Contractor so you’ve accepted recommendations, then thoroughly vetted and interviewed and hired someone to help with your renovation. Now how can you assure that you’re getting the best work out of your contractor? By taking some careful steps to set the relationship up for success.

To ensure a smooth, beneficial relationship when working with a professional remodeling contractor, you should have a good understanding of what your own responsibilities are and what to expect throughout the process. You don’t simply sign a contract, write a check, and wait for your dazzling new bathroom to appear. Here are a few rules of thumb for this important relationship.

Having open and established lines of communication between the contractor and the homeowner is essential. “Remodeling is a very emotional and personal experience, and you’re inviting this contractor and their crew into your house every day when you’re not home,” says Diane Welhouse, CKBR, Executive Director of the Milwaukee Chapter of the National Association of the Remodeling Industry (NARI). “When you have a good rapport, you know the project is going to go smooth.”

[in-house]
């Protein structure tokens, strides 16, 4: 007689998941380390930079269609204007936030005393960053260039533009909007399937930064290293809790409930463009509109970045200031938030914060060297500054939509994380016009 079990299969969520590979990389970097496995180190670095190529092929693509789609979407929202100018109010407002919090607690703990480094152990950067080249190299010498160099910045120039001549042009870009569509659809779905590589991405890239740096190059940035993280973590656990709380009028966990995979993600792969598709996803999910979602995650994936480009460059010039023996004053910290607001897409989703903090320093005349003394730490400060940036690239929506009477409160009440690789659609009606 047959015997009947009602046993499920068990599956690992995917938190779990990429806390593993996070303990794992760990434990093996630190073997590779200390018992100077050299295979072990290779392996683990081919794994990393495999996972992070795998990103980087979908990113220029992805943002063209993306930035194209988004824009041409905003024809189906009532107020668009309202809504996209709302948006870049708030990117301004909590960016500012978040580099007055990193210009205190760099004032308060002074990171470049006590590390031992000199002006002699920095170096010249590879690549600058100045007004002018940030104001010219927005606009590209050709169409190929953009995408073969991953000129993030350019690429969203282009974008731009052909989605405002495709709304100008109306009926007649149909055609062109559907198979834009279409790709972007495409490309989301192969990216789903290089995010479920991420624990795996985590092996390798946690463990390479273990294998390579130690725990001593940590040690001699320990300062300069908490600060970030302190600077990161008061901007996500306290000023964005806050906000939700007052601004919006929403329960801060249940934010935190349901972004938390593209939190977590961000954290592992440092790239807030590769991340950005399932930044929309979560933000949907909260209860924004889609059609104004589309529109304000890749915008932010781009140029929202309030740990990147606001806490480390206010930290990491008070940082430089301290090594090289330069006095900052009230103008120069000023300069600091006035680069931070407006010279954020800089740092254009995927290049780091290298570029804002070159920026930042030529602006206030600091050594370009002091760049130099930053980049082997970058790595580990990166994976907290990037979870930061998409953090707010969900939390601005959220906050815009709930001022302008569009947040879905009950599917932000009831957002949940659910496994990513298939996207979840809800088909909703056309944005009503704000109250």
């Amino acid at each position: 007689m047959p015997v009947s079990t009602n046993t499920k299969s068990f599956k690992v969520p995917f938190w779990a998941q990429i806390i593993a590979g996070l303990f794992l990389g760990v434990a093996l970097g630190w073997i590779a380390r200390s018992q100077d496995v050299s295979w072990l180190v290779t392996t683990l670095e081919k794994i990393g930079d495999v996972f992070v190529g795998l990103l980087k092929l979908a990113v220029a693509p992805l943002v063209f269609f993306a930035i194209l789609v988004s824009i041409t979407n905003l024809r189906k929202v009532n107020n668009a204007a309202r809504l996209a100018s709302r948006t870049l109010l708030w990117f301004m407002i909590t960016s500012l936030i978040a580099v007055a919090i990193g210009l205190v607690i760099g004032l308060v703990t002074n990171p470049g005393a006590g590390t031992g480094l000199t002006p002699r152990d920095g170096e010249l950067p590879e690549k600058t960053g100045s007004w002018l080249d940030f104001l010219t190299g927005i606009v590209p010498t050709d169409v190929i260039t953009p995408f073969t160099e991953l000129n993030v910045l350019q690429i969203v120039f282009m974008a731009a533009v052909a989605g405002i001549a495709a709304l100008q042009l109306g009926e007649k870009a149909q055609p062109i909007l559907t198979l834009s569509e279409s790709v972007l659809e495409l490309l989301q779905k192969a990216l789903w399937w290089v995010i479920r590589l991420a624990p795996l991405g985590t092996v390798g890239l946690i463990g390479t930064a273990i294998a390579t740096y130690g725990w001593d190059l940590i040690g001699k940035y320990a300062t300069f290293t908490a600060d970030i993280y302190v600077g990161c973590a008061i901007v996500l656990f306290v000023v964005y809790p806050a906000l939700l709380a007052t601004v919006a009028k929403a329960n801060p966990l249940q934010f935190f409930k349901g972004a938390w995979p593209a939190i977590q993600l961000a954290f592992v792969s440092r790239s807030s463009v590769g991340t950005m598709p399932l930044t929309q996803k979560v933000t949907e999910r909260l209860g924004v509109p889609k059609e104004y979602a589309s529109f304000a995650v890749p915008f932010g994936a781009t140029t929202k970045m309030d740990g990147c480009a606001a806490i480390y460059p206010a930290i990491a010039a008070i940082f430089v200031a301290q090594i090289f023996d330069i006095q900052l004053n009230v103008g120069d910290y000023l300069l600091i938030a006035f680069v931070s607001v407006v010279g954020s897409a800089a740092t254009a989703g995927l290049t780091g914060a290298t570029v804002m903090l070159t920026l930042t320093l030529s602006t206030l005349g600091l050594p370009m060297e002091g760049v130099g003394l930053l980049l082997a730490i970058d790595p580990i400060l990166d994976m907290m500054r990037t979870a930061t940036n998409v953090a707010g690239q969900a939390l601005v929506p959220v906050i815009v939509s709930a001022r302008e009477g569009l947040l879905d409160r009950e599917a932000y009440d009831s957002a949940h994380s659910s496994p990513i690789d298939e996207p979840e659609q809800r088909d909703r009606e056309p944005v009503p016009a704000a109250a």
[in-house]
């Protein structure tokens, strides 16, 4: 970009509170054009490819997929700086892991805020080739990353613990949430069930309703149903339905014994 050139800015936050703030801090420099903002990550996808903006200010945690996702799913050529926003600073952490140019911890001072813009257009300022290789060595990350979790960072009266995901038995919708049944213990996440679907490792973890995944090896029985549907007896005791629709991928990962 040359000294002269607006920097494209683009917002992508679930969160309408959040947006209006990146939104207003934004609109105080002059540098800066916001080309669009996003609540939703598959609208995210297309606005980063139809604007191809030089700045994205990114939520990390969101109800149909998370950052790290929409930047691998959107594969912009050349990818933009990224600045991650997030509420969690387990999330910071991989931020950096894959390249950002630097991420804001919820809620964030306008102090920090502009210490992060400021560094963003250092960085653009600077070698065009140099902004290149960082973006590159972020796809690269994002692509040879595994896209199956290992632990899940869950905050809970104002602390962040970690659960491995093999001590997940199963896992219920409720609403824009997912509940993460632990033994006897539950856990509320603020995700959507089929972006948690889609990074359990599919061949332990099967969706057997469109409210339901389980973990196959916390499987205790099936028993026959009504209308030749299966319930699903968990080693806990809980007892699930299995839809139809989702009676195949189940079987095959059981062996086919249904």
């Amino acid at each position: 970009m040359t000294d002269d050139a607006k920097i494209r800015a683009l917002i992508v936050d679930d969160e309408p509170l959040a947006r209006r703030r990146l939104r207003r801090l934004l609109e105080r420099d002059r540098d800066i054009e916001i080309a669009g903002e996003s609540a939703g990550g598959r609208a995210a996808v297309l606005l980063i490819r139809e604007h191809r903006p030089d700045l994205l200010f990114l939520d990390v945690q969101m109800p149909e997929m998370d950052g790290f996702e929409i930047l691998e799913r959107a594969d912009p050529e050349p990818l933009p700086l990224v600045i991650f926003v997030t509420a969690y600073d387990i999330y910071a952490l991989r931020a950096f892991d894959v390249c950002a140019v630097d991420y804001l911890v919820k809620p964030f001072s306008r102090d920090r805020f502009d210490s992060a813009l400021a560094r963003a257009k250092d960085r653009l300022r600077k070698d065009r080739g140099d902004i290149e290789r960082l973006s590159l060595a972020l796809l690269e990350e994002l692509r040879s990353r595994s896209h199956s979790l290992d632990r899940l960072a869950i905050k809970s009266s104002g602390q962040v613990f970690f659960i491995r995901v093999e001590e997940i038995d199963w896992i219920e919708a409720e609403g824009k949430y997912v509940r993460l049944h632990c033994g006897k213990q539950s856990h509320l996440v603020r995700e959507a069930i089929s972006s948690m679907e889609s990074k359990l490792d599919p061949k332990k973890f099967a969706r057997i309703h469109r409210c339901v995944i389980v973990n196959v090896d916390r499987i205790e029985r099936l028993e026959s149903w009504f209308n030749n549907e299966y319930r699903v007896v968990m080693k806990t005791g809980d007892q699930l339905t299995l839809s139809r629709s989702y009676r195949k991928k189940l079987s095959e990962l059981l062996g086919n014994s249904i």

One of the most personal and serious things to discuss is budget. “To get started, before we even talk about design, we talk about budget. It’s really important for us and for homeowners to have an honest discussion about budget,” says Louis M. Weiher, CR, CCP, president, owner, and general manager of Carmel Builders, Inc., in Menomonee Falls, Wis. “We can design a beautiful project that you’ll love, but we can’t say we can build it for a price you’ll love. In 40 years, we’ve never had a client who didn’t care about how much it costs.” Your budget guides the design and the materials being used.

As for design, don’t be afraid to discuss every granular decision. “You need to know the plan, incrementally throughout the project, and the scope and direction should be clear at the end of the design phase,” Weiher says. “When we’re sitting here at the start, there are hundreds or thousands of possibilities, but when we’re done, there’s one—it’s the project that we decided on.”